As we gathered together at Heathrow Airport in the early afternoon at the start of our pilgrimage to the Holy Land, we had very little idea of what to expect. We were to return home just over a week later with our spiritual lives changed for ever. Pixner was right. Our exploration of Jerusalem and Galilee was inspirational and transformative in so many ways. From now on the Holy Bible would come to life for us as never before. We could now read and listen to the scriptures with new insight. We had been there. We had walked the very shores that Jesus had known, dipped our toes in the river in which he was baptised and touched the very ground upon which he had walked all those many years ago. The experience was going to be thrilling and life changing.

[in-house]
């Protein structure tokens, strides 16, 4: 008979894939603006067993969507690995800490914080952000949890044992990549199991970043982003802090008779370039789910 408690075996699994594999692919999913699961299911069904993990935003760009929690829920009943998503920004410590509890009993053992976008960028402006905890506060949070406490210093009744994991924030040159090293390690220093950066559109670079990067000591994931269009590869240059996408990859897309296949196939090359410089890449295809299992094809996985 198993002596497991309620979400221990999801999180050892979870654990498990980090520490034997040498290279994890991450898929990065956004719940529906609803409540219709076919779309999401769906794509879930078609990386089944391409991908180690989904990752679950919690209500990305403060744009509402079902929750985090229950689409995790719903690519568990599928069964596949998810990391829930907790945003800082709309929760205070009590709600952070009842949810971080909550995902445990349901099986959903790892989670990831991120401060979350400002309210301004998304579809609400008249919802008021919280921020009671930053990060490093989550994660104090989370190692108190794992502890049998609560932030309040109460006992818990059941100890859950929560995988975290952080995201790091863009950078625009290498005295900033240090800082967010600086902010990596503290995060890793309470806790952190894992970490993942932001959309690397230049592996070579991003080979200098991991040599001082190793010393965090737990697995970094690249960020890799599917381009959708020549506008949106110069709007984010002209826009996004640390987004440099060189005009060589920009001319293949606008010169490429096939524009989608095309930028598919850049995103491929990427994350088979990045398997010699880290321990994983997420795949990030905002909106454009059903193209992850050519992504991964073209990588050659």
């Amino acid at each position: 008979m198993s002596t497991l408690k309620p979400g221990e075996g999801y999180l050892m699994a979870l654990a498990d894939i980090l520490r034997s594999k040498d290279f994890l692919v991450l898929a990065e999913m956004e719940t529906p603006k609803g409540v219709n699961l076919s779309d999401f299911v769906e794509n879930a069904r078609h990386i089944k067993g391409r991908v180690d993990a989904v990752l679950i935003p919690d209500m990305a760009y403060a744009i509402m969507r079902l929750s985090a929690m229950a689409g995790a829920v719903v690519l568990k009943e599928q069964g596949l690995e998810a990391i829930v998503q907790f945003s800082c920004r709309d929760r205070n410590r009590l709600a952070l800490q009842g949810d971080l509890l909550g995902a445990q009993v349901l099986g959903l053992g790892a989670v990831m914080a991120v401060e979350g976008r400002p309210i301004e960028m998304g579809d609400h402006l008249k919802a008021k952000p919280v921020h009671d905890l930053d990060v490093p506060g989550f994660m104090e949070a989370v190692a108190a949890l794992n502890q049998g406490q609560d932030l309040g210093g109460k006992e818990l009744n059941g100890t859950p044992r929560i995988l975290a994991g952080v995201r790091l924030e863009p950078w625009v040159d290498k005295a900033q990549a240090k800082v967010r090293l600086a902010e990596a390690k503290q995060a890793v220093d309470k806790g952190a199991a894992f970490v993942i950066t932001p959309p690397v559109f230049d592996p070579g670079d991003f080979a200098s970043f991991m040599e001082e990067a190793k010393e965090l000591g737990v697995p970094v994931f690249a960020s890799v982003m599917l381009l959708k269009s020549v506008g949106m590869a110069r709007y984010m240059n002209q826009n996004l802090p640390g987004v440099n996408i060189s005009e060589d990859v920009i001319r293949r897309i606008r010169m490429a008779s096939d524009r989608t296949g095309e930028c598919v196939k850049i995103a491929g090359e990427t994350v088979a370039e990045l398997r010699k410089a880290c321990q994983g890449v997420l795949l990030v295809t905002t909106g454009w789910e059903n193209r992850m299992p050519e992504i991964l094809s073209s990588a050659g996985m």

The Damascus Gate Jerusalem

We had already met many of our fellow pilgrims at a briefing a few weeks earlier, when we had been told what to expect in terms of climate, food, accommodation and so on; the practical stuff. But the spiritual stuff would come later from our own personal experiences. The security at the airport was second to none – we were warned to allow plenty of time for this, as we would be quizzed as to why we were going, who we were going with and so on. As we were going to Israel we had to pass through two levels of security, one more than normal. The flight was a good one and we met our guide at Tel Aviv Airport from where a coach took us to Jerusalem where we were to stay for four nights.